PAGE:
Serve it as a starter with thin toast and a lettuce leaf or two.  You’ll really impress people with your new found culinary expertise.    Actually, it was quite simple, but don’t let others know that.  It’s great for impressing parents and other relatives – and for rather attractive members of the opposite sex. 

“Come up and taste my pâté . . . . yes, I made it the other day….. it was quite easy…… I make bread as well….. this is the bedroom where I make my own bed….”

Pâté – various versions

Pâté – various versions

Prep:           30 mins.

Cooking:      30 mins.

Course:        Starter or snack

Serves:        8 to 10

Rating:         3:  Moderate (well, it’s actually more fiddly than difficult – but well worth it).

One really good thing about living in France for part of the year is that I get to use all manner of different ingredients.  If I see something interesting that might be good in a dish, I get it and experiment with it.  Normally it works well and makes a great version of whatever it was I was making.  Sometimes it doesn’t work, and then it’s just put down to experience.  Today I have just made a superb version of a basic pâté, using chicken livers (tasty but a bit boring) and duck hearts.

 “WHOA!” I hear you say.  “HEARTS?” 

Yes, duck hearts.  I was dead chuffed to find these little gems on special offer.  Don’t be squeamish; they’re lovely.  Heart is a good meat. (I draw the line at tripes or brains, but heart is a good meat from just about any animal). You don’t NEED to use heart in this recipe; don’t fret yourself!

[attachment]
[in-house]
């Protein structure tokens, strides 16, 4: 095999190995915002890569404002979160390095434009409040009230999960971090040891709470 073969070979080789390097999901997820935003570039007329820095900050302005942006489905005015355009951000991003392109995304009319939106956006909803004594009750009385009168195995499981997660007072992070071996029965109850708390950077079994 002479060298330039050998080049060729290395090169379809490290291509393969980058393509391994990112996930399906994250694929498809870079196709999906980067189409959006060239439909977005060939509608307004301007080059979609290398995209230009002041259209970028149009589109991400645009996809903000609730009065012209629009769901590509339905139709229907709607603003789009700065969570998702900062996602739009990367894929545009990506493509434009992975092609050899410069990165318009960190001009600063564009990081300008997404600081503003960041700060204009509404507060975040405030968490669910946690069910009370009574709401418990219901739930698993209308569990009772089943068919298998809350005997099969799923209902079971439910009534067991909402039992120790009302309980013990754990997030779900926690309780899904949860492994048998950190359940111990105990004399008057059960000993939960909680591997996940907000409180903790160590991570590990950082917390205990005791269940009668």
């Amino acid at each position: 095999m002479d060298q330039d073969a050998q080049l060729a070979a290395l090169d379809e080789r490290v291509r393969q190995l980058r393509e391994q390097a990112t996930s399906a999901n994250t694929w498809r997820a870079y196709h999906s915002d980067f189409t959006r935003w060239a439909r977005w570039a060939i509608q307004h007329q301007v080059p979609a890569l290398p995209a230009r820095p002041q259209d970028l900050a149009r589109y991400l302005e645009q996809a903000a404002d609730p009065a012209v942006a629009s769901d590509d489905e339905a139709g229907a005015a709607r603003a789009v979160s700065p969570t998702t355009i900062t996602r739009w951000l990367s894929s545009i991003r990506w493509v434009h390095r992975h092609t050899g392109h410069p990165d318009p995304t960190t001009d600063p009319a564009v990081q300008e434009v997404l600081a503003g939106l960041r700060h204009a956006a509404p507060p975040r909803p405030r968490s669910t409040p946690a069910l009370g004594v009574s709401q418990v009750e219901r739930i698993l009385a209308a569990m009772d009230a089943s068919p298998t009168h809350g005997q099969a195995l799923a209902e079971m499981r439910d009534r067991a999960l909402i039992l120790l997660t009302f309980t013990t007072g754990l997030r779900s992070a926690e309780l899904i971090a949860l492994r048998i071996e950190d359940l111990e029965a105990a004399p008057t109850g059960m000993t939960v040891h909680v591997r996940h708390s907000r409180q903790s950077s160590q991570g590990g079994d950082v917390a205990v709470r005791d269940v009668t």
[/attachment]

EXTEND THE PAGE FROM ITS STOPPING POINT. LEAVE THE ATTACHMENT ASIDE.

The method I’ll describe is a basic method for pâtés of all sorts, but I’ll give you variations as we go along.

Find; to make enough for 8-10 people to have a starter:

  • 2 large red onions (or could be white, yellow… chopped
  • 5 cloves garlic, chopped
  • 250g butter
  • 500g – 800g meat content – pig’s liver, lamb’s liver, chicken livers, duck hearts or whatever you wish to use…… you don’t have to use duck hearts… or a mixture of any of them
  • Sea salt & ground black pepper (preferably both coarsely ground)
  • 2 tablespoons brandy (an’ ‘arf a bottle for the chef….)
  • You can also add mushrooms, crushed/chopped pine nuts, walnuts, hazelnuts etc, to alter the flavour and texture, should you wish.
  • Other flavourings (perhaps closely pared orange zest to give a zing of citrus, or ‘ambiance’ if yer wanna be posh).
  • Frying pan, mixing bowl (just any bowl large enough to take it all), food processor (if y’ain’t got one, borrow one. If y’don’t, you’ll be there for a fortnight choppin’!), ceramic dish large enough to take the mixture – or just use the mixing bowl!


  • Peel and roughly chop the onions. Don’t be too fussy when chopping as everything will be put through the food processor anyway – just don’t chop y’fingers (unless you can stand a funny-coloured finished product).
  • Melt about 50g of the butter in a frying pan and add the onions, heating them very gently to soften them rather than frying them off. After about 5 mins, add lots of ground black pepper and a little salt.  Remember that you can re-balance the seasoning later, but you can’t reduce salt content.
  • Peel and chop the garlic (see Tricks’n’Tips for the easy way to peel garlic) and add it to the onions in the pan. You MUST NOT overheat the garlic.  If it colours up, it’ll become bitter an’ knackered (like me).  You could even turn the heat off when the garlic goes in; that’d do it.
  • Put the now heated/softened onion mixture aside in a bowl.